From there, Matt drove us around to show us the town a bit, including some landmarks and memorials.  We then headed back home where Nick beat the pants off of us in a game of Scrabble.  He is a master of the game, having refined his play over the past 20 odd years.  We retired for the night happily tired from the day’s events and looking forward to the next day’s agenda.

Check back tomorrow for the rest of our DC adventures!

Friday, May 20, 2011

Four Score!

My fourth panel is finished!  I finished a healthy portion of this panel during a pre-Easter viewing of The Ten Commandments (it's crazy sharp on Blu-ray) but then my productivity dropped off for a few weeks.

Although I do love how relaxing the simple stockinette stitch is, it's so tempting to sleep on the train ride home!  Most of my knitting is done on the train, but every now and then I'll spend the night in front of the TV knitting.

This panel looks almost identical to the very first piece of knitting I ever finished: a gray scarf for Nick to wear with his winter coat.  The yarn I used for the scarf was a bit thicker and it looks awesome with his black pea coat!  I'll have to remember to schedule a fashion shoot once it gets cold again.  Don't worry, I definitely don't want to rush through Spring and Summer.  I am sick of this constant rain and am ready for the warm sunshine!

I know I promised to unveil my Runabout Jacket this week, but it's not quite finished yet.  I got a migraine on Tuesday that pretty much kicked my ass for two days straight, and last night I was prepping for our weekend trip to DC, so I didn't get to work on it as much as I wanted to.  I didn't want to rush it and do a crappy job since I've spent so much time on it.  It's going to be too warm for it this weekend in DC anyway, so I'm not too disappointed that it's not finished.  I'll be all the more excited when it gets finished next week!

I'm excited to have fun with our new cameras in DC.  We plan on visiting the National Museum of Natural History, the Newseum, the National Gallery of Art, a bunch of monuments and landmarks, and a few awesome restaurants, including Founding Farmers.  I'll be sure to share our pictures when we get back! 

What do you have planned for this weekend?

Thursday, May 19, 2011

Pretty Things Thursday: Embroidery Floss

I feel like this is kind of cheating, but how awesome does embroidery floss look when it's organized?

When I was in fifth grade I had a floss organizer that was packed to the gills with amazing colors.  Not for embroidery, but for making friendship bracelets.  A few years later friendship bracelets fell out of vogue.  I wonder where that organizer ended up?  I cringe to think that I probably threw it out during one of my room purgings.

Now I am slowly rebuilding my collection, which is primarily from an assorted pack from Michaels.  One day it will surpass my once-upon-a-time collection!

Tuesday, May 17, 2011

My Fabulous New Work Bag

Commuting on the train to work requires me to carry a ton of crap at all times, so I need a bag big enough to accommodate said crap.  Last week my work bag finally bit it by ripping pretty much the entire way up the back of the bag.  It was time to bag shop!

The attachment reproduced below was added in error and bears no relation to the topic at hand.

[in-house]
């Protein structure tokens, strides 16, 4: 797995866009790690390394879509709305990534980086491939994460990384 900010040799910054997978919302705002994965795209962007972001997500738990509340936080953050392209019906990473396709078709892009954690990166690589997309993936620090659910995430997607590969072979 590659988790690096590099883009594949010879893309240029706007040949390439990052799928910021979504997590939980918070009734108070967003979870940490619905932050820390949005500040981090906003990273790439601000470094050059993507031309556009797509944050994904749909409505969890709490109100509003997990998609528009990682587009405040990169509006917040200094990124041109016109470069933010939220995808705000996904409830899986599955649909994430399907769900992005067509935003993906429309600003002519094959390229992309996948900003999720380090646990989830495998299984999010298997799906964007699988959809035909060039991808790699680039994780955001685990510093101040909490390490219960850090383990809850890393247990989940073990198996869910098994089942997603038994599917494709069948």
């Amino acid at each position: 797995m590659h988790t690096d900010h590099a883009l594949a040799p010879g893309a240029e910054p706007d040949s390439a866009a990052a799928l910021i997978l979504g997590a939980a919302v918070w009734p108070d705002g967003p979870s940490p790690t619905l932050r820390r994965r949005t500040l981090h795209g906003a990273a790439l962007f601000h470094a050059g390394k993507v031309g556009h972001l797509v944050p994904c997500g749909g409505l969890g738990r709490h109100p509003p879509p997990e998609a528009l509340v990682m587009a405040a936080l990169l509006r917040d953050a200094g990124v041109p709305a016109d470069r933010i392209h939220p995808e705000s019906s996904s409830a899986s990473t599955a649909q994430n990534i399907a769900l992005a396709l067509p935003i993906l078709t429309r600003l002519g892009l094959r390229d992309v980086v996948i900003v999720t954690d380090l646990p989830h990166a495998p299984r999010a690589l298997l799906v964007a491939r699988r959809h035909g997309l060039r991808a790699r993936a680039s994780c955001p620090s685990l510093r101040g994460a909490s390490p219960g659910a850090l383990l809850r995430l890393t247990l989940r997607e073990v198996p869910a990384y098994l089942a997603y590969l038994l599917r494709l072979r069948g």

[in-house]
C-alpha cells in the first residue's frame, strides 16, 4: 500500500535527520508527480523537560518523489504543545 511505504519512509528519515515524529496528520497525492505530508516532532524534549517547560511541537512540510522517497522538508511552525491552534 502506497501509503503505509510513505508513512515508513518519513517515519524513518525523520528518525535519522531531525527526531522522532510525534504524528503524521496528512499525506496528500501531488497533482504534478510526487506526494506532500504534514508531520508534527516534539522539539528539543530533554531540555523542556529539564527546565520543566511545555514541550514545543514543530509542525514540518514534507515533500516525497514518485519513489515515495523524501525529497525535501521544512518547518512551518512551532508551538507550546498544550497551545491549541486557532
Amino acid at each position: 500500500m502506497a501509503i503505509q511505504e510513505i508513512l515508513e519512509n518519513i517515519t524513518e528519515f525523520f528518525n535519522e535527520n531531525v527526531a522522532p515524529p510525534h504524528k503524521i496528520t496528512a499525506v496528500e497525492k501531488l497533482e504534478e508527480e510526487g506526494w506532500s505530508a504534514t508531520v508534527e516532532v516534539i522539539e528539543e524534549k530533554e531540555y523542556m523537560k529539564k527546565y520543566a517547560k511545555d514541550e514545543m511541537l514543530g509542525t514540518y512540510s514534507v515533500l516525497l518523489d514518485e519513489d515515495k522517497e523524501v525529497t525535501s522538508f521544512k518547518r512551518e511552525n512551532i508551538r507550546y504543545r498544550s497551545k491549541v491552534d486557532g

Zappos is my go-to source for work bags.  They have a great selection and I can narrow down the size of the bags easily.  I need to fit the following things in my work bag:
  • One 24 oz. Nalgene water bottle
  • One 16 oz. travel coffee mug: I am in love with my Thermos leak-proof stainless steel mug.  I make my coffee around 6:00am and the coffee stays warm until at least 11:00am.
  • Small purse to hold wallet and pill bottles: I get frequent migraines and I have seasonal allergies so I always make sure to keep these on me.
  • Lunch box: With the exception of a treat every now and then, I pretty much always take my lunch.  Thankfully my wonderful husband packs it for me each night.  Isn't he the best??
  • Craft bag: Most often this will contain knitting needles and yarn, but sometimes I mix it up and throw in an embroidery hoop and some floss.
 It may not look like much, but it's a lot to fit into one bag.  Shortly after starting my search, I happened upon, and fell in love with, this amazing tote.

It is made of coated canvas so I won't have to worry about my stuff getting wet on the days when I have to make a rainy trek to my building.  There are pockets on either side of the bag to hold my water bottle and coffee mug.  I'll no longer have to put up with my bottles falling over inside the bag!  The front has a pocket with a flap, and the back has a narrow pocket (perfect for a magazine or thin paperback) and a zippered pocket.

Here's a closeup of the front the flap and lining canvas.

And a closeup of the main body canvas.

The inside is packed full of pockets too!  There are two wide pockets on the inside front, which perfectly hold my cell phone, tissues, and gum.  On the inside back is another wide pocket, perfect for my iPod, and a zippered pocket, which holds my keys and train pass holder.  Speaking of my train pass holder, it still works out perfectly!  I attached the hook onto the inside zipper and the strap is still long enough so it can sit on the top of my bag for the conductor to see.  Isn't it nice when things work out?  Inside you can also see my craft bag and the small tote that I use as a purse.  And there's still plenty of room for my lunch box and anything else I might have to take home with me, like if I were to take a trip down the subway to visit Duross & Langel and Lush on my lunch break.  I'm not saying that will happen, but in the event that it does, I will have room to carry my one or two (or ten) purchases home in my tote and not have to carry an additional bag.  This is all hypothetical of course.